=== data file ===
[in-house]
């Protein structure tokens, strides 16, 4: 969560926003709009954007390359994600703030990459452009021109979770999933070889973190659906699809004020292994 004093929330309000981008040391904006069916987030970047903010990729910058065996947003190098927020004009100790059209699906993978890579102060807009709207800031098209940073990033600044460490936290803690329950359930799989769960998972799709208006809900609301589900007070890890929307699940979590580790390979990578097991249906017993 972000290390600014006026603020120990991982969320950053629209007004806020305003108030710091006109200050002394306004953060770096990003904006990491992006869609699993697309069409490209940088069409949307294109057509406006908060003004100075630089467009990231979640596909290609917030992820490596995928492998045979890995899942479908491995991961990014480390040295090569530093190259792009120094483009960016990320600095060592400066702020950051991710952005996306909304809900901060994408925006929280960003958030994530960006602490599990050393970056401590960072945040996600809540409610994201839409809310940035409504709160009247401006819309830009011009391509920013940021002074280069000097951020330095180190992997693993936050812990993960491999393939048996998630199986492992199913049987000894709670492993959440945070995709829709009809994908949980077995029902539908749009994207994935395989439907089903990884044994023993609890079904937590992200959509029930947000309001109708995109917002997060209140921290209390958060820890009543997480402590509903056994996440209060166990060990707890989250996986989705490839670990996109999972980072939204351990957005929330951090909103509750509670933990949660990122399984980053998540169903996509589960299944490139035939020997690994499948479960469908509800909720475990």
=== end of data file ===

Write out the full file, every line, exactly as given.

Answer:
[in-house]
């Protein structure tokens, strides 16, 4: 969560926003709009954007390359994600703030990459452009021109979770999933070889973190659906699809004020292994 004093929330309000981008040391904006069916987030970047903010990729910058065996947003190098927020004009100790059209699906993978890579102060807009709207800031098209940073990033600044460490936290803690329950359930799989769960998972799709208006809900609301589900007070890890929307699940979590580790390979990578097991249906017993 972000290390600014006026603020120990991982969320950053629209007004806020305003108030710091006109200050002394306004953060770096990003904006990491992006869609699993697309069409490209940088069409949307294109057509406006908060003004100075630089467009990231979640596909290609917030992820490596995928492998045979890995899942479908491995991961990014480390040295090569530093190259792009120094483009960016990320600095060592400066702020950051991710952005996306909304809900901060994408925006929280960003958030994530960006602490599990050393970056401590960072945040996600809540409610994201839409809310940035409504709160009247401006819309830009011009391509920013940021002074280069000097951020330095180190992997693993936050812990993960491999393939048996998630199986492992199913049987000894709670492993959440945070995709829709009809994908949980077995029902539908749009994207994935395989439907089903990884044994023993609890079904937590992200959509029930947000309001109708995109917002997060209140921290209390958060820890009543997480402590509903056994996440209060166990060990707890989250996986989705490839670990996109999972980072939204351990957005929330951090909103509750509670933990949660990122399984980053998540169903996509589960299944490139035939020997690994499948479960469908509800909720475990």